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Jul 14, 2006 09:24 PM

Something Fishy...

We're trying to make another tweak to how we eat (YEA!!!) however, my husband lost his job on Monday (Boo!!) so we have to do it on the cheap for now. The main thing we are adding is lot's of fish. I just put in our grocery order for several kinds:

Mahi Mahi
Orange Roughy
Lemon Sole

Here's the big problem: I am HORRIBLE at cooking fish. I always overcook it or it ends up fried and not healthy at all. Please please please help me - it's a real gap in my ability in the kitchen. Any kind of recipe, I'll take it. All your favs! Help me out of my shame!!!

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  1. grill or bake your salmon. I like soy sauce and dijon on mine, and it turns out perfect every time.

    pan-fried sole is great. dredge the fish in seasoned flour, use a nonstick pan, butter and a bit of oil, and finish it with a tablespoon of capers and the juice of half a lemon. YUM! Just make sure the fish is cooked to golden. You don't want raw flour flavor.

    1. I'm sorry about your husband. You'll get a lot of good recipes from other people, but I'll you a general piece of advice: a good rule of thumb is to cook fish for about 10 minutes per inch of thickness at the thickest part of the fish. So a filet that is 1/2 inch, figure 5 minutes of cooking time. Obviously this is a generalization, and the right amount of cooking time depends on the air temperature, the cooking medium, the heat in the pan/grill/oven, etc. But use this as a starting point in figuring out how much time to allow.

      This rule of thumb was developed by the Canadian Dept of Fisheries (if I remember correctly). They found that this rule of thumb was pretty good for most applications.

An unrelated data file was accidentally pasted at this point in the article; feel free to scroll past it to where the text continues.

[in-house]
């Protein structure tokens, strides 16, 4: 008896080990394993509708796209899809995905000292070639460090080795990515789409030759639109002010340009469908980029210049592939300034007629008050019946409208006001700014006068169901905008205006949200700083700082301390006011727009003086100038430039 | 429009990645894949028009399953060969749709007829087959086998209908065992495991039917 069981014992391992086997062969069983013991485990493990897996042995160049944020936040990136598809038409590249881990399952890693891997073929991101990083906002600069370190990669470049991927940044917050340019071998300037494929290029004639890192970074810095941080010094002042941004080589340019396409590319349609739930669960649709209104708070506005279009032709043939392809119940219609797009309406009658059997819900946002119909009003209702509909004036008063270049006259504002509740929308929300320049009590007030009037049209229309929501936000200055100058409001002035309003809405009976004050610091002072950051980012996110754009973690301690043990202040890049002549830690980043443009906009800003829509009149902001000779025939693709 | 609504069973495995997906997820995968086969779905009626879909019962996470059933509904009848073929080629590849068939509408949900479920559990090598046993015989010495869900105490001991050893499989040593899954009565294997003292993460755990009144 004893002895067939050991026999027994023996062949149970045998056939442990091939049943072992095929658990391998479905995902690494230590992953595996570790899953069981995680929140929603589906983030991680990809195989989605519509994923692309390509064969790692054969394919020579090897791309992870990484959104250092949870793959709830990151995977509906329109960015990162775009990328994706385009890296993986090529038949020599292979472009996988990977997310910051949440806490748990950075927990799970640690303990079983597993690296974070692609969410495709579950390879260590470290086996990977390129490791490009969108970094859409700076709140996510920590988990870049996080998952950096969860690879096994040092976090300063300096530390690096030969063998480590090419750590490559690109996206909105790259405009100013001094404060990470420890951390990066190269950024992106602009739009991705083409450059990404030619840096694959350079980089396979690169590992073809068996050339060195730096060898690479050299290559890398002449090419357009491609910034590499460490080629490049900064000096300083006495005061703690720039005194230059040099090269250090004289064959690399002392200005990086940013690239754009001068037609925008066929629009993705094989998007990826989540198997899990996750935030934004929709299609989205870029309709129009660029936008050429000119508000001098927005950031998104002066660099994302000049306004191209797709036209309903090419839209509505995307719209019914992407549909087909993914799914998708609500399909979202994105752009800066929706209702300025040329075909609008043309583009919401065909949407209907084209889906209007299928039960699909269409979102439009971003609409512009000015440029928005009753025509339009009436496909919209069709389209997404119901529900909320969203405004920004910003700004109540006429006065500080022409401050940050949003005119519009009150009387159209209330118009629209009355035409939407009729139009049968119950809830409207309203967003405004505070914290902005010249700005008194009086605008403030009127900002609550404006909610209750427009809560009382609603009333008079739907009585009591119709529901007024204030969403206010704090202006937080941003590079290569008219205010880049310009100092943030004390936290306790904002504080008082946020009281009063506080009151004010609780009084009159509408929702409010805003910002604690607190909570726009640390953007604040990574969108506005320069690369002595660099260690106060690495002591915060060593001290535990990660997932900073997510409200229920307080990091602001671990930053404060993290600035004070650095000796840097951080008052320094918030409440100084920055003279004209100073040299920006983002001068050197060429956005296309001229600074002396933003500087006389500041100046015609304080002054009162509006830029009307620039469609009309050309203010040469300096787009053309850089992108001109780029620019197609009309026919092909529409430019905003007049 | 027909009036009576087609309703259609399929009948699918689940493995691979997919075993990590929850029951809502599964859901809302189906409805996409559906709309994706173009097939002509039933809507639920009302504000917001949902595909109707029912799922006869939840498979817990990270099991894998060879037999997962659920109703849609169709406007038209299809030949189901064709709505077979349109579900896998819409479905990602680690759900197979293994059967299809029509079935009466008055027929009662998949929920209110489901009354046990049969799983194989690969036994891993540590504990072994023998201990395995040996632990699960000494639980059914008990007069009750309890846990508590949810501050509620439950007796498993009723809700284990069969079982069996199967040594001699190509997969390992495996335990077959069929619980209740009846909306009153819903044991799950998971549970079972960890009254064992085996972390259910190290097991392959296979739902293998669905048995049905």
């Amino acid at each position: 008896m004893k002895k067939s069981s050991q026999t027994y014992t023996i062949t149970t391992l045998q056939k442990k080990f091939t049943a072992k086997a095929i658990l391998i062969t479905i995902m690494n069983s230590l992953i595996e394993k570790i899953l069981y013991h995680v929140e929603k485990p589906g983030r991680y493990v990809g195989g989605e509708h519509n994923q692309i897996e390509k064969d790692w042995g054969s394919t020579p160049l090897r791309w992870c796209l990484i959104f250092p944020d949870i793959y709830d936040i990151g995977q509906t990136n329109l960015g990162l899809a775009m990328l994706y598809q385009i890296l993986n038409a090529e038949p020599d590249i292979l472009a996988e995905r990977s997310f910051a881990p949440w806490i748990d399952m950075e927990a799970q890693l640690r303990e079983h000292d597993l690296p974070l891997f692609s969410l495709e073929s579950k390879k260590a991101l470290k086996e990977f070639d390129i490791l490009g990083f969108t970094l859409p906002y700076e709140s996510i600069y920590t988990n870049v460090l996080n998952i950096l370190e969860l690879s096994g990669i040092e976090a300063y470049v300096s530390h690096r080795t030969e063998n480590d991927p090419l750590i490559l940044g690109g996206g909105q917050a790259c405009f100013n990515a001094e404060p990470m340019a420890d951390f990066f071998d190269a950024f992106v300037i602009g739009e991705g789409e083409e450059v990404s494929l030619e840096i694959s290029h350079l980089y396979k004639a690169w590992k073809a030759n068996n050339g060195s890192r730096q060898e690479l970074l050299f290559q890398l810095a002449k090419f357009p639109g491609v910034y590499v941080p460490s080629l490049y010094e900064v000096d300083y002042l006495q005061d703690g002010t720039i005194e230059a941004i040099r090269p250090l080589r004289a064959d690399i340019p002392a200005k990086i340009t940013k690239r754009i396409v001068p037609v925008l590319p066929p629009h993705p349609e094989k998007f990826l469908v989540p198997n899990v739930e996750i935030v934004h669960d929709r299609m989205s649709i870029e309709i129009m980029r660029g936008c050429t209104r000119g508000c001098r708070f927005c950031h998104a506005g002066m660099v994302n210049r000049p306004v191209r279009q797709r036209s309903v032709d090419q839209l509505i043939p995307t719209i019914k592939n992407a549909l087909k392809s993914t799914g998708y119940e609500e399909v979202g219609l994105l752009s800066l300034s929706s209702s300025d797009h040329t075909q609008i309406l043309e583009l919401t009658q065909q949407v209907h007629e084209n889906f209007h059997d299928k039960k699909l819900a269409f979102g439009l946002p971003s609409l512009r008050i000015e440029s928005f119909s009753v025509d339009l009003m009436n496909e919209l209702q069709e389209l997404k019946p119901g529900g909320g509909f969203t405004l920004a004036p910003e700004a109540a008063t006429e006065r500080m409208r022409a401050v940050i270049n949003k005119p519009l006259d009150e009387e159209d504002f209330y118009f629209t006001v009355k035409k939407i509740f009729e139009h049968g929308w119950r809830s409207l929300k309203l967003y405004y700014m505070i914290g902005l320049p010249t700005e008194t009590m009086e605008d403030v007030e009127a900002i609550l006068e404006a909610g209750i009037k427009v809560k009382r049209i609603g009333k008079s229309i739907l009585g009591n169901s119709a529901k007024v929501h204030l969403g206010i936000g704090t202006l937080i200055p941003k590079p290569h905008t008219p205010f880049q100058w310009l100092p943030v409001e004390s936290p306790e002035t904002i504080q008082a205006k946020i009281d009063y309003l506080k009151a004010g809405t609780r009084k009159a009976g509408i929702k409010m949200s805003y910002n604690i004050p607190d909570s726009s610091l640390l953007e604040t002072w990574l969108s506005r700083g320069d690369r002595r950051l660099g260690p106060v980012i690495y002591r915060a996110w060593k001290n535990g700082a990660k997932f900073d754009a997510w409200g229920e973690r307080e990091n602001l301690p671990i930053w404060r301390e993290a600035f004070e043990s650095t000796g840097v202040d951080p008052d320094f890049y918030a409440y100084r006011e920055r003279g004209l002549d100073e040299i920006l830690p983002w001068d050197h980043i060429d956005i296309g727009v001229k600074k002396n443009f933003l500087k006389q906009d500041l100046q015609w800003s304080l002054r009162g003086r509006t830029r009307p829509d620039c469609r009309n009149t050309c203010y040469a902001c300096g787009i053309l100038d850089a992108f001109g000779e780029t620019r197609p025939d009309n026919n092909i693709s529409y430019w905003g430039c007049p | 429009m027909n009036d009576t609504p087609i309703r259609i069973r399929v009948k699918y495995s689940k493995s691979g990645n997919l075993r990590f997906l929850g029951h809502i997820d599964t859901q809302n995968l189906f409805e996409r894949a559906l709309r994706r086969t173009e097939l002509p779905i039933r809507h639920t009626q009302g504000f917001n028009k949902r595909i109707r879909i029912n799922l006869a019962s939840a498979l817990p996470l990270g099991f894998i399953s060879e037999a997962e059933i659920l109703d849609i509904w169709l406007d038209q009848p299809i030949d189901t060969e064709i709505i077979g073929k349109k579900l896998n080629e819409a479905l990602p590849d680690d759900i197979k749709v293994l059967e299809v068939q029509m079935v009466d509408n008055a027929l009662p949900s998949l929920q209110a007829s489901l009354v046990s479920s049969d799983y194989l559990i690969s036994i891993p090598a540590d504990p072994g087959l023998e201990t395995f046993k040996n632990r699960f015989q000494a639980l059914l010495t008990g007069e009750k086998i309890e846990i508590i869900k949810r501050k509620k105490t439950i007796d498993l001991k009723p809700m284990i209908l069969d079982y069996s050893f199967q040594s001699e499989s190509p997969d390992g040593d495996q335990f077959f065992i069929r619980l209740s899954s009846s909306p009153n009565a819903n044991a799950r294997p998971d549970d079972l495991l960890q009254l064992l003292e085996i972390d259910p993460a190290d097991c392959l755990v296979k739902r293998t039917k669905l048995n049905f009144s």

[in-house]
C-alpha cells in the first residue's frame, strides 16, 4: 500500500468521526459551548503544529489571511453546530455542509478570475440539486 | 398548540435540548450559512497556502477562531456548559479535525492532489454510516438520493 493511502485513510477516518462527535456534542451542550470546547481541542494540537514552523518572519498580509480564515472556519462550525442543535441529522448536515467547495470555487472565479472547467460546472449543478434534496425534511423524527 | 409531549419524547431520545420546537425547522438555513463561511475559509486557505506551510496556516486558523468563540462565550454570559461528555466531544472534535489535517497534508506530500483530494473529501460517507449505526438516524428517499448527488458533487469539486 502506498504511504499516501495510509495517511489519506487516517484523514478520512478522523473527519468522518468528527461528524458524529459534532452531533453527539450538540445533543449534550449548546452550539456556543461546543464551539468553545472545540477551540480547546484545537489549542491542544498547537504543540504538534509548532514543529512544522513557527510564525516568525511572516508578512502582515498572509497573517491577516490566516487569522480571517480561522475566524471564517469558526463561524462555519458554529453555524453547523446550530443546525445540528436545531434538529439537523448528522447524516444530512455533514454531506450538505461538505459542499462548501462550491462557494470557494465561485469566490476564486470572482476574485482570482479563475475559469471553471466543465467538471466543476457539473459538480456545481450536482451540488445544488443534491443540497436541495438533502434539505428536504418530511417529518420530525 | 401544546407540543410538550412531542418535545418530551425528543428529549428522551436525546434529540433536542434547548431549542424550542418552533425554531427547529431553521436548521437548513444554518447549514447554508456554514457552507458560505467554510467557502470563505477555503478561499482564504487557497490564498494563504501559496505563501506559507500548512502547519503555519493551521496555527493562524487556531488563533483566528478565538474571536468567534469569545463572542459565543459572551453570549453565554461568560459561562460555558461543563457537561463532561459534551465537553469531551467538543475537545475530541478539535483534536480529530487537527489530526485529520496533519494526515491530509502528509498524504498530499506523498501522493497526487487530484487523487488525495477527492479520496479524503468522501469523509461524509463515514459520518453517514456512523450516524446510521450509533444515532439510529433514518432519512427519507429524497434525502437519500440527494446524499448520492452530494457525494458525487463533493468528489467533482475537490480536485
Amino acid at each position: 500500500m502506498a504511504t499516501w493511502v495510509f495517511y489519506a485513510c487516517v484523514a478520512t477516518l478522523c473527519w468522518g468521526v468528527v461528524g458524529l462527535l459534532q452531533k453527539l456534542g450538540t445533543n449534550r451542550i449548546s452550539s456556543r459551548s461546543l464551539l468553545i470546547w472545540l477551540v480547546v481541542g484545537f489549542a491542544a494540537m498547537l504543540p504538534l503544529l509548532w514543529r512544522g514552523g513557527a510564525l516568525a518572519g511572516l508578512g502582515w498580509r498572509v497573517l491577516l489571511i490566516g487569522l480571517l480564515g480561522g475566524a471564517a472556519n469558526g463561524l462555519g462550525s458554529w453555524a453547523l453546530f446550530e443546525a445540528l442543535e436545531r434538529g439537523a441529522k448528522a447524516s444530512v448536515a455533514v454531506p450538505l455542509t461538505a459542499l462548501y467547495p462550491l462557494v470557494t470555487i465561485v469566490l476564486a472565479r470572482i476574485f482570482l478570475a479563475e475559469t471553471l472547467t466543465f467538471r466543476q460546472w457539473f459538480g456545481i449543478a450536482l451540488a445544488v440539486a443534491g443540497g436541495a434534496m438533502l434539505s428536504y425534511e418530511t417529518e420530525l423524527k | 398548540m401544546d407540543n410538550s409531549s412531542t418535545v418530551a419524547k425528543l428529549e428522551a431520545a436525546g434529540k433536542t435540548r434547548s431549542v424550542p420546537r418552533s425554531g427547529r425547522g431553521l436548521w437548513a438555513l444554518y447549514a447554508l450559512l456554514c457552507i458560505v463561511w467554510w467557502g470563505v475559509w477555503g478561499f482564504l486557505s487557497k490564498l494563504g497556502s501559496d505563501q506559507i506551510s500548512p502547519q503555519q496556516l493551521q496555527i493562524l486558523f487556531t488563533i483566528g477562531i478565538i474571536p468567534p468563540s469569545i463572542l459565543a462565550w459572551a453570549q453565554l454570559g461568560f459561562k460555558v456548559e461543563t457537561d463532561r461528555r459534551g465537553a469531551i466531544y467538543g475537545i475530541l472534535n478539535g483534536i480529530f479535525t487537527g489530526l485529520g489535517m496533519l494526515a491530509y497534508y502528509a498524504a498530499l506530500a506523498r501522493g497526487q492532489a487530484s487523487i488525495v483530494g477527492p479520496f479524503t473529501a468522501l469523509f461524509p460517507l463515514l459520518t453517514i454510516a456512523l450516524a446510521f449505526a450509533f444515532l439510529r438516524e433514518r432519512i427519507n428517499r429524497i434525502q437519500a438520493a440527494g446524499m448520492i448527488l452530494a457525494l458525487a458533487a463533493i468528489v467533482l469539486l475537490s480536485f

1. tilapia is another inexpensive good fish.

        if you type in any fish name at the top & hit search, you will see many previous threads on various cooking methods & recipes.

        my easiest tilapia recipe...

        1⁄2 cup mayonnaise
        1⁄4 cup brown mustard
        1 tsp melted butter, a bit more for the dish
        1⁄4 cup chopped pecans
        Lightly butter dish (don’t use spray)
        Combine mayo, mustard, butter
        Pat fish dry, spread mixture on fish. Coat with pecans, pressing down slightly
        Bake 350 about 15 minutes

        1. Take a fairly large piece of aluminum foil. Add lemon slices, dill, extra v, garlic, s & p. Seal into a pouch and bake at 350 for 15 - 30 minutes depending on how thick your fish. Works best with thin fillets.


          4 Replies
          1. re: Davwud

            Parchment paper works really well also. I do this with tilapia and I add veggies that are in season...last night I made it with zucchini cut into matchsticks. I put the veggies on the bottom (put a good handful that would constitute your vegetable serving) then the fish and then I top with either lemon or some white wine salt pepper, herbs, a touch of olive oil. I sometimes like to use sundried tomatoes on top. Really cooking fish this way is smell, easy clean-up and your fish is always moist.

            1. re: iLoveFood

              The parchment makes it elegant. It does. When you cut it open at the table and the fragrant steam escapes, good stuff. You can put salsa on top, too. This is a really flexible preparation.
              This may not be the time of year for this, but fish soup is good. You can make whatever kind of soup you would make with sautéed aromatics, fresh vegetables, a broth of whatever, and add the fish at the last minute so it doesn't overcook.

              Losing your job is no fun. Good luck.

              1. re: yayadave

                I know that you're on a budget so it may not be the most cost effective thing. But of you do the pouch principle, mangoes and fresh rosemary are an incredible match with salmon.